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Apple HBCU Coding Program Adds 10 Colleges

Apple's Community Education Initiative

Photo: Apple/Mikki K. Harris

Apple recently said it would be adding 10 more historically Black colleges and universities to a program that aims to make HBCUs "learn-to-code hubs" for students.

The effort is part of the company's "Community Education Initiative," which was launched last year to provide "coding, creativity and workforce development opportunities" to learners of all ages. That project will now reach 24 locations around the country. Twelve of those are HBCUs and 21 serve student bodies where Black and Brown students are the majority. The programs use Apple's "Everyone Can Code" and "Everyone Can Create" courses.

Apple has been working with Tennessee State University for the last two years to grow the school's "HBCU C2" program. Part of the institution's National Center for SMART Technology Innovations, C2 serves as a national hub for training educators and supporting its peer institutions as they deliver coding and creativity (C2) to their own communities.

A recent virtual C2 summit brought together almost 300 educators from across the HBCU network to share best practices and hear from colleagues about workforce development and connecting with their communities through partnerships with local K-12 schools and other organizations.

The 10 additional HBCUs, all of which have been working alongside Apple and Tennessee State for the past year, will now become hubs to promote coding in their broader communities. Those are: Arkansas Baptist College, Central State University, Claflin University, Dillard University, Fisk University, Lawson State Community College, Morehouse College, Prairie View A&M University, Southern University at Shreveport and Tougaloo College.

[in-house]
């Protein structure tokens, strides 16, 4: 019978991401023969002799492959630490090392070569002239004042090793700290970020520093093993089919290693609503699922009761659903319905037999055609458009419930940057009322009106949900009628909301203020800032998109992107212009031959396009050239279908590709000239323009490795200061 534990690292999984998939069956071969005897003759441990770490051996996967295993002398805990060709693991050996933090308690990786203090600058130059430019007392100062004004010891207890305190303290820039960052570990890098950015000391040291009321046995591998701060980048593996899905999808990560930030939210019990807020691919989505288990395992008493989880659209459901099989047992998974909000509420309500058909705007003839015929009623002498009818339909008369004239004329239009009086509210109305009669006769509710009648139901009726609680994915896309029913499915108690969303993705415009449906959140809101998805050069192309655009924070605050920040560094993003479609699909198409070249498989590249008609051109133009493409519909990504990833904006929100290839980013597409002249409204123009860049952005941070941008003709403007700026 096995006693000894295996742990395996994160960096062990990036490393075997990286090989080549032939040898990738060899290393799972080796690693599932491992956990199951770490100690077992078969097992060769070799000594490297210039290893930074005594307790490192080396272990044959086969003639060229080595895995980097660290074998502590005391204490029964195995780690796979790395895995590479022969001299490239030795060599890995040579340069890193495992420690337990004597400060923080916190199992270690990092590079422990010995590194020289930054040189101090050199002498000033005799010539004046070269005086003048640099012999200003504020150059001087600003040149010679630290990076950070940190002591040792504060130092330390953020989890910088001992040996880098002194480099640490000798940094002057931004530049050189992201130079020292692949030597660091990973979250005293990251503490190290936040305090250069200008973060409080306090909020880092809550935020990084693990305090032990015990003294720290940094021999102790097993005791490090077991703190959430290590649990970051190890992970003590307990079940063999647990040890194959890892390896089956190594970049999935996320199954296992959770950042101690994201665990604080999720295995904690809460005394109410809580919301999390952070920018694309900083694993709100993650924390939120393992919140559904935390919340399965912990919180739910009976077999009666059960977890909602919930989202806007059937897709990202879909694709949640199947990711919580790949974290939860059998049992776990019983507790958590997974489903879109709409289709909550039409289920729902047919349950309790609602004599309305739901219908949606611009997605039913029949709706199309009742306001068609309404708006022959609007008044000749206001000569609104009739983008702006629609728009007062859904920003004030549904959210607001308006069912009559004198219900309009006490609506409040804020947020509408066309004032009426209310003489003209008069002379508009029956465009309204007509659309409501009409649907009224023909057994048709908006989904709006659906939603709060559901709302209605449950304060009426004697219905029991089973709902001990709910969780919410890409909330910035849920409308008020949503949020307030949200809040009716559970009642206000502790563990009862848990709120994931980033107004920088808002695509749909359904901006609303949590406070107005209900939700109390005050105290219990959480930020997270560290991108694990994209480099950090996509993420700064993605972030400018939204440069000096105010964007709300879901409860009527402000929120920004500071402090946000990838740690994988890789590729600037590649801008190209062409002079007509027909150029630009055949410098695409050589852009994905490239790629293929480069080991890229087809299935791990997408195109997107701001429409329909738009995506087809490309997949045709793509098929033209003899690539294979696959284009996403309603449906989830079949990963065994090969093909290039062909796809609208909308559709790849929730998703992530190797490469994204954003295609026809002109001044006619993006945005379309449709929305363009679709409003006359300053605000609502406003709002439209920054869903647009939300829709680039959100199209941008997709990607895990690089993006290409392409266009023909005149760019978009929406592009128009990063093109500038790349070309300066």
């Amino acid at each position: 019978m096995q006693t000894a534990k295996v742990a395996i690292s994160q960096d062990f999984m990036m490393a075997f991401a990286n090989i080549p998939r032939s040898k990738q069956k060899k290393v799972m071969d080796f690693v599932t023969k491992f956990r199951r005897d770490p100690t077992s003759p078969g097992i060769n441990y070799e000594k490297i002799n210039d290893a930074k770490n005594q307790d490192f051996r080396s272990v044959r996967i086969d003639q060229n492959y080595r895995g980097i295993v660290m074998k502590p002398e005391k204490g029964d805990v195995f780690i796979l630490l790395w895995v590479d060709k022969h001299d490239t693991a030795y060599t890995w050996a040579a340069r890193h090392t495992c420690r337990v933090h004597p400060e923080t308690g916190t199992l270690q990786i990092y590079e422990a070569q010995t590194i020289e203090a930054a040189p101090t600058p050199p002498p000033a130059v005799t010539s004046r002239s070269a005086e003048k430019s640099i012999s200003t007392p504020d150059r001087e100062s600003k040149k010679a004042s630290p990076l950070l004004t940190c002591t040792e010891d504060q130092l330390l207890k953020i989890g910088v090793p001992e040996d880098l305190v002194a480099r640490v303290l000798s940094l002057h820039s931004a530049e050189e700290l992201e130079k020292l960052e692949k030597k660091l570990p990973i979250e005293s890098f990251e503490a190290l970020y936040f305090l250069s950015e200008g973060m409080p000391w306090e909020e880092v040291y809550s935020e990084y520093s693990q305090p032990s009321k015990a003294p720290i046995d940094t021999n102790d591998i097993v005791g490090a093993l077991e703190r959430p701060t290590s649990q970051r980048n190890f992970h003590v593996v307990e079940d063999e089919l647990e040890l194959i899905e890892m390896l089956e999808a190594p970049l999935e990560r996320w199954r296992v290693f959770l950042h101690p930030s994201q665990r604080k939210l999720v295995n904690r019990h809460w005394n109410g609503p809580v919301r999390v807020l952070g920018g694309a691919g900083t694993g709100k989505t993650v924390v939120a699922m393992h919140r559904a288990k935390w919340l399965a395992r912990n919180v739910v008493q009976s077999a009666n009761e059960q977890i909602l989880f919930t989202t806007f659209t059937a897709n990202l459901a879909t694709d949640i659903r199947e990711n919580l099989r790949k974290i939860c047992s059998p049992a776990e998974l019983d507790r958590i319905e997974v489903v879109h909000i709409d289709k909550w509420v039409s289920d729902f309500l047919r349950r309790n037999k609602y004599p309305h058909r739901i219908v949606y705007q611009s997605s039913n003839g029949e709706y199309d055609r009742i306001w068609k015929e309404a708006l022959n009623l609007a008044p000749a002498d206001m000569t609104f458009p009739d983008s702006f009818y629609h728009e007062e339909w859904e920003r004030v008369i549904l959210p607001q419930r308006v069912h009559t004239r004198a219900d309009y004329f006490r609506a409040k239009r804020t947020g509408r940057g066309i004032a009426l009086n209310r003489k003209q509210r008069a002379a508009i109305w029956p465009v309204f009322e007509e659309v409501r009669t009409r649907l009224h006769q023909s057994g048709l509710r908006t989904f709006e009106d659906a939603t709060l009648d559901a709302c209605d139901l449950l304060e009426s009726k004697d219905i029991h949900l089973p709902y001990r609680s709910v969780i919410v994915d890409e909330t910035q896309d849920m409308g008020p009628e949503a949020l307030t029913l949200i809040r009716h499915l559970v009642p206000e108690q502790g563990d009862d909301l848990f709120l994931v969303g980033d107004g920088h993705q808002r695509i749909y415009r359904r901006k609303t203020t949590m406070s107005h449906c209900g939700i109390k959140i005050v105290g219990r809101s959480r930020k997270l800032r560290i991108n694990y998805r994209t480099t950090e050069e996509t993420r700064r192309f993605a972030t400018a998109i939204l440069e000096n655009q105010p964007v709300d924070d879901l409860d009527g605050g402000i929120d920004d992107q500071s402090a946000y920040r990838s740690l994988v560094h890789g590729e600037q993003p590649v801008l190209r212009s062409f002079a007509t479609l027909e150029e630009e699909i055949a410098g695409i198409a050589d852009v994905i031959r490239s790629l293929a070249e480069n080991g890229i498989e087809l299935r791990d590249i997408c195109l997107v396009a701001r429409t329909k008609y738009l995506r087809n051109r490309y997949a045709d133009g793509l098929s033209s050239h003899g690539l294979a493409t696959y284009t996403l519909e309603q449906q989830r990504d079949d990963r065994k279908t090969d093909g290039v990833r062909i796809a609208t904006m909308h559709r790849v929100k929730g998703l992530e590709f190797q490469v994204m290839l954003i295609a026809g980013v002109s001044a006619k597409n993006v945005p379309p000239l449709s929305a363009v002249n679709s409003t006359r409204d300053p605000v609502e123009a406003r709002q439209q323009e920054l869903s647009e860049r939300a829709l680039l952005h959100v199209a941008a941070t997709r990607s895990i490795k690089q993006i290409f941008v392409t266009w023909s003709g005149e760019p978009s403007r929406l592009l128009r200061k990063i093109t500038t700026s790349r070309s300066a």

For example, Southern University at Shreveport in Louisiana gradually introduced the program to students, faculty, staff and community members. "Our students are blossoming," said Special Assistant to the Chancellor for Institutional Priorities Sharron Herron-Williams, in a statement. "We invited community business leaders to our coding academy and they saw the work we were doing. One food truck owner asked the students to design him an app to help track his trucks. This fall, our team is going to start working with him to make that app a reality."

"In two years, I want all HBCUs to be coding and creating," said Robbie Melton, Tennessee State's associate vice president of the SMART Global Technology Innovation Center and dean of Graduate and Professional Studies. "In two years, you're going to see many more people of color entering the STEM workforce — and in two years we're going to double the number of Black women in technology through this program."

"Apple is committed to working alongside communities of color to advance educational equity," added Lisa Jackson, Apple's vice president of Environment, Policy and Social Initiatives. "We see this expansion of our Community Education Initiative and partnership with HBCUs as another step toward helping Black students realize their dreams and solve the problems of tomorrow."

Later this month, educators from the 10 HBCUs will be part of a group of almost 500 teachers and community leaders taking part in a virtual coding academy that Apple is hosting for all initiative partners. Educators will learn the building blocks of coding with Apple's Swift coding language. Then participants will work in teams to design prototypes to address real community challenges. After completing the coding academy, educators will begin to integrate the coding and creativity lessons into their own communities by launching coding clubs and courses at their schools, hosting community coding events and setting up workforce development opportunities for adult learners.

About the Author

Dian Schaffhauser is a former senior contributing editor for 1105 Media's education publications THE Journal, Campus Technology and Spaces4Learning.

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